Soon after, the 3 o'clock dismissal bell rang. I thought all three children would bolt out the door. Instead they lingered around me, rubbing against my shoulder, examining my hair and veins again. I finally had to tell them to go home.
The first session gave me a splitting headache and a greater sympathy for all schoolteachers. I worried that I would never be able to teach my students division if they didn't even know the multiplication tables.
But they certainly had been nice children. Crystal had grabbed hold of my hand and taken to calling me "Mommy" and the "Miss Judy," even though I had told them they should just call me by my first name. And they all had been so eager to give out the scratch paper, sharpen the pencils, "help" in any way they could.
I decided to return.
The second lesson was about contractions. Frances Roche, the regular third-grade teacher, kindly wrote out a series of contraction in felt-tip marker on little cards that I could flash in front of the children. She also gave me a mimeographed written assignment on contractions for them to do.
During that session, I was in charge of a fourth student, a little girl named Nicole. The things Nicole said were perhaps just the innocent outbursts of a child, but they often seemed to carry the weight of an adult's thoughts.
I asked Nicole to give me a sentence using the contraction "I'm."
"I'm a dumb girl," she said.
"Who told you you're a dumb girl?" I asked.
"I did," she answered.
Later she began to play with my hair, as Crystal had done that first day.
"Your hair [is] so pretty," she said, drawing out the last word. "My hair's not pretty," she said of her own short braids, which were clipped against her head with barrettes.
I responded to Nicole with something as embarrassingly trite as, "Oh no, you have pretty hair, too." But from then on, I made a point of always complimenting the children, not just for getting an answer right, but for their clothes and appearance.
During the second session, I decided to make ever lesson a competition. Each pupil's name was written on my teaching pad and a check was placed after it whenever a question was answered correctly. The child with the most correct answers was the winner. From then on, it seemed, my pupils were constantly shooting their hands in the air for every question and shouting, "Please, please, pick me!" followed by a chorus of "Me, me, me!"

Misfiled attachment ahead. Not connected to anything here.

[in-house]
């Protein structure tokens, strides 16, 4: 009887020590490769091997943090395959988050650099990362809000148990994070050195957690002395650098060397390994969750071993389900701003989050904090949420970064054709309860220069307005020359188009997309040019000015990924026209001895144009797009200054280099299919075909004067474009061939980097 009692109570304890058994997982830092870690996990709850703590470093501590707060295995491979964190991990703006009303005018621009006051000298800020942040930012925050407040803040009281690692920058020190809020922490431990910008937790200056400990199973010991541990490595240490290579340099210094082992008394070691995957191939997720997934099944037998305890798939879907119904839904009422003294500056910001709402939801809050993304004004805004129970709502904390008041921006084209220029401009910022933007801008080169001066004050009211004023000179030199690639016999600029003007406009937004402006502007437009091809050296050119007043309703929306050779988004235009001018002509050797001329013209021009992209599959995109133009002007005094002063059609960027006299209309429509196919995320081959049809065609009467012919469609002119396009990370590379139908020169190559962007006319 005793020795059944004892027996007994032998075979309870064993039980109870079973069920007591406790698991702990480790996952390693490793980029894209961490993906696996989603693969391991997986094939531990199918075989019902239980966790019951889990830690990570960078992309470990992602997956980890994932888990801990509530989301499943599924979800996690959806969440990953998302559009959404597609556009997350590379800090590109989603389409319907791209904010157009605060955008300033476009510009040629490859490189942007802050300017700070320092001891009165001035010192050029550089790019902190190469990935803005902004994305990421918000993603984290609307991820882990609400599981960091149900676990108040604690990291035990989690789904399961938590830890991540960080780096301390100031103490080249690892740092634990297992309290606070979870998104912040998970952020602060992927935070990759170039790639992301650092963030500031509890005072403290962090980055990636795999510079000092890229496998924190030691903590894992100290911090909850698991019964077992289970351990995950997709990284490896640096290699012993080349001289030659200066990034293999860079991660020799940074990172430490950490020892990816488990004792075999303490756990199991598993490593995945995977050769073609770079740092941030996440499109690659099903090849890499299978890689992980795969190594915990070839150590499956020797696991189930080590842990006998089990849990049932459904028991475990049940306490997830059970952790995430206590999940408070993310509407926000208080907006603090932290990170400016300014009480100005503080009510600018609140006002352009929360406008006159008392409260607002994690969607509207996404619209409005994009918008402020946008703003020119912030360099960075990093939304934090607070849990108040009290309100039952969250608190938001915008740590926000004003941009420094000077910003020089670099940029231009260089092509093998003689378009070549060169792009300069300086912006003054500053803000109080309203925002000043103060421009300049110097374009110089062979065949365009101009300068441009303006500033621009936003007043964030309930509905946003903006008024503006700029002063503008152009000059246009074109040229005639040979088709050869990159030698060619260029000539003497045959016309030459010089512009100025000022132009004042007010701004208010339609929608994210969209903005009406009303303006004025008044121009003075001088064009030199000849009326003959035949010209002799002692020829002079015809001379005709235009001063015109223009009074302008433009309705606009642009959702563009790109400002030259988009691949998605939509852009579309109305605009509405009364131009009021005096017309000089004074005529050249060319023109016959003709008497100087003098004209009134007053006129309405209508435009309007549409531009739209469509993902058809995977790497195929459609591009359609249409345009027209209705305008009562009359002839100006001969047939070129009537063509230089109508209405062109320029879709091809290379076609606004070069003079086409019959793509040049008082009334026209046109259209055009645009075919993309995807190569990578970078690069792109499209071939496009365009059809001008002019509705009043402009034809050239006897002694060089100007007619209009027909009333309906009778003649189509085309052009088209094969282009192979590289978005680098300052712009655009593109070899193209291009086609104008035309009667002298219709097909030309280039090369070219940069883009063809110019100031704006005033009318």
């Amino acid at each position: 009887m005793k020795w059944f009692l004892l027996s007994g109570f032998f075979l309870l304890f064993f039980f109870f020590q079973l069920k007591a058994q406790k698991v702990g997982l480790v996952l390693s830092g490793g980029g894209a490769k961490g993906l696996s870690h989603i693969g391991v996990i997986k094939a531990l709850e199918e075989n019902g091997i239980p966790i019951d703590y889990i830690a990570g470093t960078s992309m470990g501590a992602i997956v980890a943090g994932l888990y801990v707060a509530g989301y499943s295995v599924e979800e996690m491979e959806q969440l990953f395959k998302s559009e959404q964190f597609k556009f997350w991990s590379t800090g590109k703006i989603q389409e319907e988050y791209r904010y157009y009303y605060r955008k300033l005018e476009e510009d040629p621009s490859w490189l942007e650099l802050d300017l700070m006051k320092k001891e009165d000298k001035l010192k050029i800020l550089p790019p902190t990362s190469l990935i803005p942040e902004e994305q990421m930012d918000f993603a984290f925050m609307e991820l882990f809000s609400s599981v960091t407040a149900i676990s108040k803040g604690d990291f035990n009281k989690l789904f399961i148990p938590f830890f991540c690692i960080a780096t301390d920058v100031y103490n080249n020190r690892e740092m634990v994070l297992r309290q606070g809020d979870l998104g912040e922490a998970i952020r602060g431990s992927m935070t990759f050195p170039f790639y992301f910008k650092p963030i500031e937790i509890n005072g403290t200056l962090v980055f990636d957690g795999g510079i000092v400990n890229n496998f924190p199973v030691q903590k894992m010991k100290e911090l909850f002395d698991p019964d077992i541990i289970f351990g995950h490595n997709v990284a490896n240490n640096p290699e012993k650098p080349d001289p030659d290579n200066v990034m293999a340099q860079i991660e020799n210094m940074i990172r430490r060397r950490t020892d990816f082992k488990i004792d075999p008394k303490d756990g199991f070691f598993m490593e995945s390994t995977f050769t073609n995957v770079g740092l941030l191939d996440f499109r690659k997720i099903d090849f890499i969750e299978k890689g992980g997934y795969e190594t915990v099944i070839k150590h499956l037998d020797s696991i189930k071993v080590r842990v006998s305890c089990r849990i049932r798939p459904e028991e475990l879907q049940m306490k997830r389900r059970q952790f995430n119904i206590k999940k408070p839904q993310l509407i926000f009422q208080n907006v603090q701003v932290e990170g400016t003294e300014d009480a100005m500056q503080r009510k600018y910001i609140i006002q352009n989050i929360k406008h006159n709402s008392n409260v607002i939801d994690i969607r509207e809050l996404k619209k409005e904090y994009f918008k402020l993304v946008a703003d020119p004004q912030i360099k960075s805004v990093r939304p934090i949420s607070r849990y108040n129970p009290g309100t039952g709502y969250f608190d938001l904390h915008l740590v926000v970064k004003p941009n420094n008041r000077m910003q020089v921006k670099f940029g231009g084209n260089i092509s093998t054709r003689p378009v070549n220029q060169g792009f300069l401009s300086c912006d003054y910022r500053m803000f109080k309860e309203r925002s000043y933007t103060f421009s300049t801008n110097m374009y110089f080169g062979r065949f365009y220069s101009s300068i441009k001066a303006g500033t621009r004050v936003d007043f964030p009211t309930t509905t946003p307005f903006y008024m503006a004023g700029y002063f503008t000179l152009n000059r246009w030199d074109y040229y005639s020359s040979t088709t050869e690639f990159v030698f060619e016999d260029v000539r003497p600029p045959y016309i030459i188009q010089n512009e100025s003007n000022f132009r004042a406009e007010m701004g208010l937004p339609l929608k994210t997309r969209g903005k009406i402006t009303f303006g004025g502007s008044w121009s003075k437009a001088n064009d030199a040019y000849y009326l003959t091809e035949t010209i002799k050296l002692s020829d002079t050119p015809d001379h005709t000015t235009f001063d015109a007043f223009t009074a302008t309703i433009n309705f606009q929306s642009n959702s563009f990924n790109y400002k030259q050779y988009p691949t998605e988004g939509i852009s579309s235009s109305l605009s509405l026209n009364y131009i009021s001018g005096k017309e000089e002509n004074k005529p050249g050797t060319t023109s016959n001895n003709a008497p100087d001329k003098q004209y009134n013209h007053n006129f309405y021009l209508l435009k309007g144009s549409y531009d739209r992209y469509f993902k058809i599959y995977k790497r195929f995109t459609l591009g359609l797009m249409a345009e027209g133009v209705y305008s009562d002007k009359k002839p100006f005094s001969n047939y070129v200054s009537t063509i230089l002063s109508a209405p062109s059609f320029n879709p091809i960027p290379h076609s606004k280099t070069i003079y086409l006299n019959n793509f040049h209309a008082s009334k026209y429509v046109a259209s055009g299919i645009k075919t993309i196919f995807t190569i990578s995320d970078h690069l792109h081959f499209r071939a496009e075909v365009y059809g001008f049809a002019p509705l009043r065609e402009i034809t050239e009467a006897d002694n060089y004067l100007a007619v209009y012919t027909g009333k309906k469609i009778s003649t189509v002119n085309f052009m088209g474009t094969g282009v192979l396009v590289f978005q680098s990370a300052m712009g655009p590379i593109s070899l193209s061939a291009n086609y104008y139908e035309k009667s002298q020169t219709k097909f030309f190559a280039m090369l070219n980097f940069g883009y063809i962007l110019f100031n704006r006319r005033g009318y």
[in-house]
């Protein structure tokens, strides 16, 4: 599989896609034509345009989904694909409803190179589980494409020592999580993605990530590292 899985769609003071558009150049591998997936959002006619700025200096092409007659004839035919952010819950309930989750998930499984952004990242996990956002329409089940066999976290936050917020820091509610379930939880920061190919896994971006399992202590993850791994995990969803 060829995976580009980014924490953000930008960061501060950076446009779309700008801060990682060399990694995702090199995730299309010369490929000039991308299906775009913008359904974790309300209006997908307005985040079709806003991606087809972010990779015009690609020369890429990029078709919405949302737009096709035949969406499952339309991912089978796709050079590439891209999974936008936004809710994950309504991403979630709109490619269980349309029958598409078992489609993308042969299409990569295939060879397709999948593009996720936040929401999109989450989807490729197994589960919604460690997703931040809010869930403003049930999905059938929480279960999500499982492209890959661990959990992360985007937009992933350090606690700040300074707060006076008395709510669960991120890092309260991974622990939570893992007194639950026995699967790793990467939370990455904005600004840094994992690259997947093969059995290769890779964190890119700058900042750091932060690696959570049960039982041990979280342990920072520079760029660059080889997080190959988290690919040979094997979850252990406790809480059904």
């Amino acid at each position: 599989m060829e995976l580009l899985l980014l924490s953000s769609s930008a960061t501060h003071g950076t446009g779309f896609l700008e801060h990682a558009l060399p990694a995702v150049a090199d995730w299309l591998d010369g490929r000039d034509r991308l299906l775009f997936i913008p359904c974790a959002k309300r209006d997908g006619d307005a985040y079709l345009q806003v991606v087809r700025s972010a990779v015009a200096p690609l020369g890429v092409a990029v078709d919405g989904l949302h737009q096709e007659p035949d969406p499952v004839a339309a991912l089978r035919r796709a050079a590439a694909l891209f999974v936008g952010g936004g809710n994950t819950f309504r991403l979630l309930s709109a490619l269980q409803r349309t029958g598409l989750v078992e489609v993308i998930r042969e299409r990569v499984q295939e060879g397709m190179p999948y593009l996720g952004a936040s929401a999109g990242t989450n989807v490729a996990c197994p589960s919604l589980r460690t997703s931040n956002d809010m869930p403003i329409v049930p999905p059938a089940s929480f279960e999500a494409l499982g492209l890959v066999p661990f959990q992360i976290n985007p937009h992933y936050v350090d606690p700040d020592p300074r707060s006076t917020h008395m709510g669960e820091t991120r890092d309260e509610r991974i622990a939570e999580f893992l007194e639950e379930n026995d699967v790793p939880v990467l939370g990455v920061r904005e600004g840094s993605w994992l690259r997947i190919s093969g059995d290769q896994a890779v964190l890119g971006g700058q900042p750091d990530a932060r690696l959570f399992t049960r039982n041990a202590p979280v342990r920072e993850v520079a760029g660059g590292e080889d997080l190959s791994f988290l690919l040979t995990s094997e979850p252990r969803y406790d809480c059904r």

This was the first breakthrough. It was as if nothing I was trying to teach them was of any interest until the concept of winners and losers was introduced.
It worked particularly well for Robert, whom I couldn't even get to turn around and look at me during the first session. Now he was fighting to be called on. He was the first one to finish his written assignment on contractions. A great expression of delight passed across his face when he was declared the winner. Robert, I felt, was coming around.
The third session, the children were jumping out of their seats when I came in. They seemed to enjoy the attention. Other children in the class were begging me to let them venture into the little room and be tutored. Crystal, Shaye and Robert would always say, "Keep them out. They can't come in here. Let's lock the door."
It was after the third session that I began walking the children home, each on a different day. I felt this would establish new ties between us.
Robert slid down the railings of the staircases from the fourth floor down as we headed out of the school toward his house.
On the street, he kept a safe five steps in front of me. We passed the Pride and Joy (New and Nearly New) Clothes Shop, a few liquor stores and a bakery -- a tiny storefront with boarded-up windows, a swinging screen door that didn't close properly and a small sign in faded paint. I asked Robert if he'd like to stop and get a doughnut.